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Coronavirus Update: Germany? And Italy!

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What a Difference a Day Makes!

As of March 22, 2020 4:13 am

Germany Climbs to Top 5 of Confirmed Cases

Photo by Eric Marty on Unsplash
  • Total Confirmed Cases: 22,364
  • Active: 22,041 (99%)
  • Deaths: 84 (<1%)
  • Recovered: 239 (1%)

On Friday, Germany had 18,610 confirmed cases of coronavirus. As of early Sunday morning, it jumped to the 5th highest number worldwide, topping 22,041 cases. That’s a 20% increase. But what’s remarkable is that the death rate is less than 1 percent. When we looked at Italy’s death rate on Friday, it was 8%. Today, it’s worse! 

Deaths Soar in Italy

Photo by Damiano Baschiera on Unsplash
  • Total Confirmed Cases: 53,578
  • Active Cases: 42,681 (77%)
  • Deaths: 4,825 (9%) (1,420 more deaths)
  • Recovered: 6,072 (11%) (1,632 more recoveries)

On Friday, March 20, 2020, Italy had 3,045 deaths from the coronavirus. Today, that number has climbed by 1,420 and is now a staggering 4,825. Not only is this the highest percentage of deaths in the world from coronavirus it’s also the highest actual number in a single country, surpassing the number of dead in China.

You may have heard that the reason why Italian citizens are dying from coronavirus at such an alarming rate is because of their aged population. But how old is Germany?

  • Italy’s Population: 62,246,674 
    • 0-14 years: 18.62%
    • 15-24 years: 13.12%
    • 25-54 years: 39.29% 
    • 55-64 years: 12.94% 
    • 65 years and over: 16.03% (2018 est.)

Italy is ranked 5th worldwide in median age (45.5 years) according to Wikipedia and with a population of over 62 million people, the majority are between the ages of 25-54 years old (indexmundi). So, out of 230 countries, it’s true that they have an older population. But Germany’s median age is higher.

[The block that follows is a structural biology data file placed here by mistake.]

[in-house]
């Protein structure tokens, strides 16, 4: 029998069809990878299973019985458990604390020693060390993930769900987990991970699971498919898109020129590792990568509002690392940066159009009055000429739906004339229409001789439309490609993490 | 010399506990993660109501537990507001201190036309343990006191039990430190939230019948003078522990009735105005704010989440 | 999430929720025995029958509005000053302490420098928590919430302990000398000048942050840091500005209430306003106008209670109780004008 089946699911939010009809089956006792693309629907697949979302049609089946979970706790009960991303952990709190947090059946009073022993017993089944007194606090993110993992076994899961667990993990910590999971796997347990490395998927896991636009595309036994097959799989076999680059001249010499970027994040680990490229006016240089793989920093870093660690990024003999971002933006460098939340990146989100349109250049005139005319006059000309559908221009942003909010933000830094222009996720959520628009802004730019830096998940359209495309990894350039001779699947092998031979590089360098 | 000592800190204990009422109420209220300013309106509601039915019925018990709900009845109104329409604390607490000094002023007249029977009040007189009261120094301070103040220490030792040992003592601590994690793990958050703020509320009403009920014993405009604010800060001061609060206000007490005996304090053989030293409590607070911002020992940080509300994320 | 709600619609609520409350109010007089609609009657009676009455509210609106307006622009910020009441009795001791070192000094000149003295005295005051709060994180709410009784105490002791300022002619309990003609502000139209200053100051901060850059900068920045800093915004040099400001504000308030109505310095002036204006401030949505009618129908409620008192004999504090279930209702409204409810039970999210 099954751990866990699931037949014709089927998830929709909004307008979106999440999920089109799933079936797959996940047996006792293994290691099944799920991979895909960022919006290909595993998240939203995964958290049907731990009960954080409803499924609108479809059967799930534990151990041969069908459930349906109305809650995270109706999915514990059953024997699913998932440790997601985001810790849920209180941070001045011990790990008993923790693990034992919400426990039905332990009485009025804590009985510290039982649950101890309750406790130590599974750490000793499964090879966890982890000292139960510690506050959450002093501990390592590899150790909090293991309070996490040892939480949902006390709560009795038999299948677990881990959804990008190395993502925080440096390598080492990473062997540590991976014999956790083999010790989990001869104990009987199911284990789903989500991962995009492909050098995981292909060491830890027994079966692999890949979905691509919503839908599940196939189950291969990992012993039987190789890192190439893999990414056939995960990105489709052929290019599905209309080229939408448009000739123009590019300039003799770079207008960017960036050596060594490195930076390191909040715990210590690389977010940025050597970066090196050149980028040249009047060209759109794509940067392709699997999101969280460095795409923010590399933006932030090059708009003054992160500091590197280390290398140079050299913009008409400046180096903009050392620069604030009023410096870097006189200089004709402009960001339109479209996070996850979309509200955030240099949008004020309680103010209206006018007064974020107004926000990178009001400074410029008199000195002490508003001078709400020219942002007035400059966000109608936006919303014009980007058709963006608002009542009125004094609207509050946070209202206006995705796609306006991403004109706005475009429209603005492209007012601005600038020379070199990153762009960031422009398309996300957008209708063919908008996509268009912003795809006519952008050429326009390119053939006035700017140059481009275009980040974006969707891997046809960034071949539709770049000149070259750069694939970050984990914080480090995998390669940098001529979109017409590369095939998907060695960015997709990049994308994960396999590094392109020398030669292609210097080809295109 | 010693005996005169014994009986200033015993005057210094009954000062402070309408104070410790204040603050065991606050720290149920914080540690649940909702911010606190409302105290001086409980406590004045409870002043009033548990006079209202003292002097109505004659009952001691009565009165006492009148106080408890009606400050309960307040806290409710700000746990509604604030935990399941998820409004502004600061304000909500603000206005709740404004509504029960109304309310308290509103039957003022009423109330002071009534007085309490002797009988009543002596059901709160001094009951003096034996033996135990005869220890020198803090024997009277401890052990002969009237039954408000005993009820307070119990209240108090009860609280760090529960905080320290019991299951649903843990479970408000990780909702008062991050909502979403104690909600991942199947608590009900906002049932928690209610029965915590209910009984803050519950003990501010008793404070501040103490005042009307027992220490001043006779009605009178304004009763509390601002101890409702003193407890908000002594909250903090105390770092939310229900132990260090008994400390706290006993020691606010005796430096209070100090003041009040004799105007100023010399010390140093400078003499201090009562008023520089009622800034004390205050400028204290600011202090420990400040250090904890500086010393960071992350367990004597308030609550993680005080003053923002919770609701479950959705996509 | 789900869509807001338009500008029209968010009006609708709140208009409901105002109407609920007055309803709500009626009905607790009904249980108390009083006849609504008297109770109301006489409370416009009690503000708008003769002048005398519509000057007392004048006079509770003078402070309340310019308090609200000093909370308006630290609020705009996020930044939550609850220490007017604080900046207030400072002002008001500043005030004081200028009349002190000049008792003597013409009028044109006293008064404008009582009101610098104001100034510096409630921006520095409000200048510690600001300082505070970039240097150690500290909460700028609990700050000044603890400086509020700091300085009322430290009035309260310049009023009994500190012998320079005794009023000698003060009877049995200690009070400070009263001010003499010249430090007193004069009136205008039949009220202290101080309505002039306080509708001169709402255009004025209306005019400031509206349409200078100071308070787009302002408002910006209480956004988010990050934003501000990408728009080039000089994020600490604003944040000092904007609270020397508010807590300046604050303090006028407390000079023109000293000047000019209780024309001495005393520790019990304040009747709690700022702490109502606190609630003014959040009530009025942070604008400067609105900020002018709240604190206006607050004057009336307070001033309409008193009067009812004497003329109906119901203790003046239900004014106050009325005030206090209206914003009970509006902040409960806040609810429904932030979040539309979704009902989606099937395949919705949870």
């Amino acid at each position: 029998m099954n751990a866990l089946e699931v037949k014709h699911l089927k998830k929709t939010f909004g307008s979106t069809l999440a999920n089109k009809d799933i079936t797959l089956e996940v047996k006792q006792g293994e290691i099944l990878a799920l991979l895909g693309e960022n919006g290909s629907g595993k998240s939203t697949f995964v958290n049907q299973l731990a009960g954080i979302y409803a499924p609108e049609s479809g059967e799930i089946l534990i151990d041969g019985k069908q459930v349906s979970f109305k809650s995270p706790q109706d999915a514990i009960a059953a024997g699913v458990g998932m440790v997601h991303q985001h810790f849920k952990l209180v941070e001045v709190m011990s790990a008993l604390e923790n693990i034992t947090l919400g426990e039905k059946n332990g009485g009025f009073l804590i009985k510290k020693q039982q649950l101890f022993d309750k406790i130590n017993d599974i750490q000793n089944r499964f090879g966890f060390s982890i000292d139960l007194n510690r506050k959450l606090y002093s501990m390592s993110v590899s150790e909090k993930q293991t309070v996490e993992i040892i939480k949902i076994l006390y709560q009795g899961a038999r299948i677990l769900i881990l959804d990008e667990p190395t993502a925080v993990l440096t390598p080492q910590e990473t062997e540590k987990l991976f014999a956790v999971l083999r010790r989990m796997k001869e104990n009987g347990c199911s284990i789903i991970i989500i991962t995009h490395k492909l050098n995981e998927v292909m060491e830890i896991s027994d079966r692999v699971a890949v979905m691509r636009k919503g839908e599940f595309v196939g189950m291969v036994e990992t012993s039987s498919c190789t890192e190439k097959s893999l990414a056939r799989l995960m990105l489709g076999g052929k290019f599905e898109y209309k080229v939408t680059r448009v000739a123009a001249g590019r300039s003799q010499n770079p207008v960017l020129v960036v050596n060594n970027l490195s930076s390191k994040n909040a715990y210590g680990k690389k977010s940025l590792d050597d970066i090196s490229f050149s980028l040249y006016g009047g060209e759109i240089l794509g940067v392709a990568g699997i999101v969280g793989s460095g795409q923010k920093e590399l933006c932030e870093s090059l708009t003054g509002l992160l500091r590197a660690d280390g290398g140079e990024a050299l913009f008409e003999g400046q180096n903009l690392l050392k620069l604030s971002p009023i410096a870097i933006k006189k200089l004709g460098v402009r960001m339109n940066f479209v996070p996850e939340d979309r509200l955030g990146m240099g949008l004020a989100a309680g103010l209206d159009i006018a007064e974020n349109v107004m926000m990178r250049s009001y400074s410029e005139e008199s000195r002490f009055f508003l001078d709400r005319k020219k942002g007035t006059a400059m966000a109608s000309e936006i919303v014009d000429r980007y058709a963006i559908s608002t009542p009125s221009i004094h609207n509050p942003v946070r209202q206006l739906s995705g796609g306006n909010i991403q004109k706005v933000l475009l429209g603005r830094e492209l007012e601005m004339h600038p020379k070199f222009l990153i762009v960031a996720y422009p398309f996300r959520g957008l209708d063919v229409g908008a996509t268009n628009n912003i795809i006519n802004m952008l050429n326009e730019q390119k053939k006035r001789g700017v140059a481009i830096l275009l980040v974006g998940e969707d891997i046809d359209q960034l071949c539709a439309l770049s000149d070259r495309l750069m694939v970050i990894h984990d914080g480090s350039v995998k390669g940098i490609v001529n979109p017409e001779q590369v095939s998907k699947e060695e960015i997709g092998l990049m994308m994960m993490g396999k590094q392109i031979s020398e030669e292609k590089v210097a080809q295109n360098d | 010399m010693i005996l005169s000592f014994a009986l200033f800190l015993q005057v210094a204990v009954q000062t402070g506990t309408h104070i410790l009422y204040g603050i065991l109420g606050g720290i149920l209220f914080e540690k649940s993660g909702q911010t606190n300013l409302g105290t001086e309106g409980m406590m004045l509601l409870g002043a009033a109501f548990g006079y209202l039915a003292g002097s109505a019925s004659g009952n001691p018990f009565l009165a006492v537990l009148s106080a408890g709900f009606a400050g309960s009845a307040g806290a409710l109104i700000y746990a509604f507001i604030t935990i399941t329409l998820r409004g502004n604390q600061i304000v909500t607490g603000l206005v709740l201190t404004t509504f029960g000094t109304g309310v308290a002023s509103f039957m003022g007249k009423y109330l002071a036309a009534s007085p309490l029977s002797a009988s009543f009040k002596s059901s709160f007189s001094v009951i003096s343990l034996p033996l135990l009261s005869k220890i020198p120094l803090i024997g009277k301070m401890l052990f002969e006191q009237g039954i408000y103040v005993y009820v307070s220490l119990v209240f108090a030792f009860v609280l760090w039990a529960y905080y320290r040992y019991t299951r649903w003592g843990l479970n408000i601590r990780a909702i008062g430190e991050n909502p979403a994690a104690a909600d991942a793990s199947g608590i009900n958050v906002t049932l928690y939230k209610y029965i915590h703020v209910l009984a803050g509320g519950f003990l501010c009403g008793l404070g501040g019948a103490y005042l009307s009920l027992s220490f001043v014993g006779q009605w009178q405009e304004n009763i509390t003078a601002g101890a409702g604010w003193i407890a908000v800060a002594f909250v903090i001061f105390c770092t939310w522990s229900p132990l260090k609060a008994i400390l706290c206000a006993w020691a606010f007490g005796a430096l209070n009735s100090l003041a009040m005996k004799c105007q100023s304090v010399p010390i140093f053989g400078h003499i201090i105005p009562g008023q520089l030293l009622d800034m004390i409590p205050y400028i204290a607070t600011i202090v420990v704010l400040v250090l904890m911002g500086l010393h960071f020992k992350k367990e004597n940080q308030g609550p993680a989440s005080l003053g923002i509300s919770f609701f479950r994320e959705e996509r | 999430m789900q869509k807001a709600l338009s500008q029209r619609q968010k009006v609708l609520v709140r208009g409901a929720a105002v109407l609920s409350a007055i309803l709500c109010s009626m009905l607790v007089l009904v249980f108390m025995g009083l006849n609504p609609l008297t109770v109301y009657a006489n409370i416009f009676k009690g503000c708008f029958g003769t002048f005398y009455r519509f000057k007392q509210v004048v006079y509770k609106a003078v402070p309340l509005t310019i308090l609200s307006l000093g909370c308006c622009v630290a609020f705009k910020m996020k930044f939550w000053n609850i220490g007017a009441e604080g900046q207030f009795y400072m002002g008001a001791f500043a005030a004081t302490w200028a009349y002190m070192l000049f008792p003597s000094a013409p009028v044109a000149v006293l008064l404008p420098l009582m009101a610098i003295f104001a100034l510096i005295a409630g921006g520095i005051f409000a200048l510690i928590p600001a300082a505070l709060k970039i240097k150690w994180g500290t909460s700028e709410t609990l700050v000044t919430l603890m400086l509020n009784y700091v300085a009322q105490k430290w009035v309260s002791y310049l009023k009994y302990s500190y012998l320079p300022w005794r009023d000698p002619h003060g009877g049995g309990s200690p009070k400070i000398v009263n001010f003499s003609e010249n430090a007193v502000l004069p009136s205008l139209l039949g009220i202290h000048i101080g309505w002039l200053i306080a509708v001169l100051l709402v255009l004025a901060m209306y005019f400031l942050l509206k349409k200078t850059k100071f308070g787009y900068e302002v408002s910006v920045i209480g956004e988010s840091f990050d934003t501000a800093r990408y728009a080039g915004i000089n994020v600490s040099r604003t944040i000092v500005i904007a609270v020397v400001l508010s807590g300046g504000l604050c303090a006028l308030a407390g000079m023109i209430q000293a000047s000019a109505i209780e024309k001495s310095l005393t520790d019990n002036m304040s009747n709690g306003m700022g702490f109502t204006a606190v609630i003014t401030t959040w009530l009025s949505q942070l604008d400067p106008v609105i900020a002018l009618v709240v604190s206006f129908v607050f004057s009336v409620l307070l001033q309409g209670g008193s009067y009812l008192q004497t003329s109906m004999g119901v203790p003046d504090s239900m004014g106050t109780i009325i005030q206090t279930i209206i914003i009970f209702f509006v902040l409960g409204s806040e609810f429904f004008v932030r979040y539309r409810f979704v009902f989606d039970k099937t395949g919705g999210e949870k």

Look Out Germany!

  • Germany’s Population: 80,457,737
    • 0-14 years: 12.83%
    • 15-24 years: 9.98%
    • 25-54 years: 39.87%
    • 55-64 years: 14.96%
    • 65 years and over: 22.36% (2018 est.)

Germany climbed into the top 5 of worldwide cases, but a notable difference is that less than 1% of those cases have resulted in death. This is in stark contrast to Italy, whose death rate continues to soar and is now the worst in the world. So, why are more people dying in Italy than in Germany? According to Forbes Senior Contributor, Guy Martin, the reason Germany is fairing so much better is (Yes, we all know by now that Italy didn’t respond fast enough), but the Forbes author writes that most of the German cases are younger citizens. He states that many of the German cases were contracted in Italy, by skiers who returned to Germany. Therefore, those who are infected in Germany are the younger population. That’s perhaps good news because younger people have been shown to have better outcomes after contracting the virus, many not even needing medical care.

But that’s the good news. The bad news for Germany is that the number of confirmed cases will rise. And worse, the death rate could end up being worse than Italy’s toll.

We know that older people, on the whole, have poorer outcomes than those who are healthier and younger when they contract the virus.  Take a look at the the percentage of people over 65 in Germany (above). People over 65 make up Germany’s second highest age group. When you compare that to Italy’s second highest age group, you’ll see that Italy’s second largest population is its youngest citizens (0-14 years old). Even if it is the younger population in Germany who have the virus, the probability of spread to the more vulnerable older adults is higher. And we know that can’t be good.